I stumbled upon your blog while foolishly looking for some last-minute guidance on my first 70.3 which is in give or take eight days. After reading all the glowing "I rocked, the swim was easy, the bike awesome, the run even better!" blogs, your Miami report was absolutely what I needed to read. Down to earth, real, but with a kick-ass finish time.

    Anyway, I'm with sugarmagnolia on this one. Triathlons are about fitness, who cares how big, little, wide, thin you are. Anyone who claims that triathletes need to be, look, or perform a certain way misses the whole point of a triathlon: At the end of the day, you're racing yourself, and no one else.

  • Angie

    April 14, 2012 at 1:32 pm

    Great post! This is my first time to your blog, and I can't wait to read through it. I am a 42 year old mother of 4 (one an infant) who got into the tris a couple of years ago and love them! I have sought out blogs of other racers like me and am glad to find yours!

    I didn't know about the rule change, which will make me not eligible for Athena next year (unless I gain weight 🙂 ). I actually have always thought that the Athena weight should be slightly higher to be comparable with the Clydesdale weight, so I'm somewhat surprised they changed Clydesdale, as well. I'm not rejoicing being out of the category by rule change, but if I got to what I consider my ideal weight of around 150 and fell out of the category, I would rejoice to be thinner!

    I always race Athena if they have the category, because in my first race, a huge sprint (or sprint+ because all of the distances are longer than standard) I was in the Athena group and felt so much camaraderie with my fellow Athenas. We were all talking while setting up transition and while waiting for our swim leg. Then I placed 3rd!

    My good friend who often races with me and qualifies for Athena is too embarrassed to register as an Athena. She feels bad about her weight and doesn't want to advertise it. But, as a previous commenter said, spandex doesn't lie! Just because I have an A on my calf and she has her age doesn't make people automatically think that I weigh more than she does!

  • Theresa @ActiveEggplant

    April 14, 2012 at 11:11 pm

    Geeze, I've been meaning to get over here and comment since the day you posted this (darn work network that blocks every blog under the sun!)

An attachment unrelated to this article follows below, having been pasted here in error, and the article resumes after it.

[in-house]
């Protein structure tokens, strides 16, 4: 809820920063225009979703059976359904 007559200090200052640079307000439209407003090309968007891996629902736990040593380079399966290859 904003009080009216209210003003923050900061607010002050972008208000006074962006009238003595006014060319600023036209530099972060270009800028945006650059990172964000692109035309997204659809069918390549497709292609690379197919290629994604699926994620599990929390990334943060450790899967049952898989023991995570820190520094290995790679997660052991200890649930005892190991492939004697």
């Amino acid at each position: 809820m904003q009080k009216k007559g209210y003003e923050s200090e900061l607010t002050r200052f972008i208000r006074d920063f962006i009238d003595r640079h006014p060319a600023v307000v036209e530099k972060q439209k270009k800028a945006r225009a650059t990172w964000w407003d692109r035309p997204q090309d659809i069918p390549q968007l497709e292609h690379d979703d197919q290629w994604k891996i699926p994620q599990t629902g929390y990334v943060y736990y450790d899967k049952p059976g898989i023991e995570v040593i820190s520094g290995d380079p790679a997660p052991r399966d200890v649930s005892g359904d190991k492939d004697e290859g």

I'm a PROUD Athena and likely always will be – I'm 6'0 and weigh well above 200lbs. Even at my absolute fittest and thinnest I still weighed in around 180, solidly into the Athena category.

    My physical/athletic abilities have NEVER been similar to other women my age…but my abilities have been similar to women of ANY AGE that are built like me…and THAT is why I race in the Athena division.

    I wish there wasn't so much negativity about the categories – whether its coming from women saying it's not fair for "bigger" racers to have their own category, or if it's Athena-eligible women that are "too embarrassed" to be "singled out because of my weight".

    We all come in various shapes and sizes – and we all have different abilities. Why NOT race against people that are similar to you??

  • D.R.

    April 18, 2012 at 12:25 pm

    I am a fellow Athena girl, and love it! I love that I don't have to compete against the 5'2, 118 pounds (dripping wet) girls. Because frankly, it's not the same. (I'm an engineer, so I understand the math and logic behind the division.) Will I ever place? Probably not. But it's nice to know my ranking compared to those that are most similar to me.

    Also, this is the first post of yours I have ever read, and I love it. You are now in my feed of blogs I follow! 🙂

  • Victoria (The District Chocoholic)

    April 27, 2012 at 1:23 pm

    I race Athena and fall into category 1 – right now. In 2013 I'll be too light for it. My natural weight while I'm training is just above the current cutoff, and it seems silly to put on weight just to stay in it, since I just like to race at a good healthy weight.

    I did a 70.3 last weekend and somebody made an obnoxious comment about my racing in the category. You might be interested in reading about it

  • MemeInSJrz

    November 15, 2012 at 5:48 pm

    First of all …. I love love love your blogging. Sometimes I laugh audibly and others I simply ponder and get inspired. With that said….. I am a 5foot 3inched 168lb who proudly competes as an Athena! I havent weighed less than 145 in 18years, and at that point I was a size 2, hungry,, and very unhappy girl! I openly refer to myself as “Fat Girl”….kinda like Fat Amy in that movie…..”so twig bitches dont do it behind my back”….yes, that is a funny ha ha so please laugh.

    Recently my daugter and I did the ABF 10k MudRun, completed almost every obstacle, and had a blast doing it. During the next to last obstacle I made my standard “Fat Girl floats” comment while swimming across a very chilly body of water with my kid in tow. The skinny mini in front of us got so offended, shot me a nasty look, and told me “that’s horrible”. If not for my kid right by my side I may have sunk her to the bottom for a minute . Really, who was she to have an opinion! She was the one my kid overheard making a comment about “the big girl with freckles” BTW? I was the big girl with freckle and she was the one my kid blew away climbing 8ft walls as Skinny Mini couldn’t get her self over the top!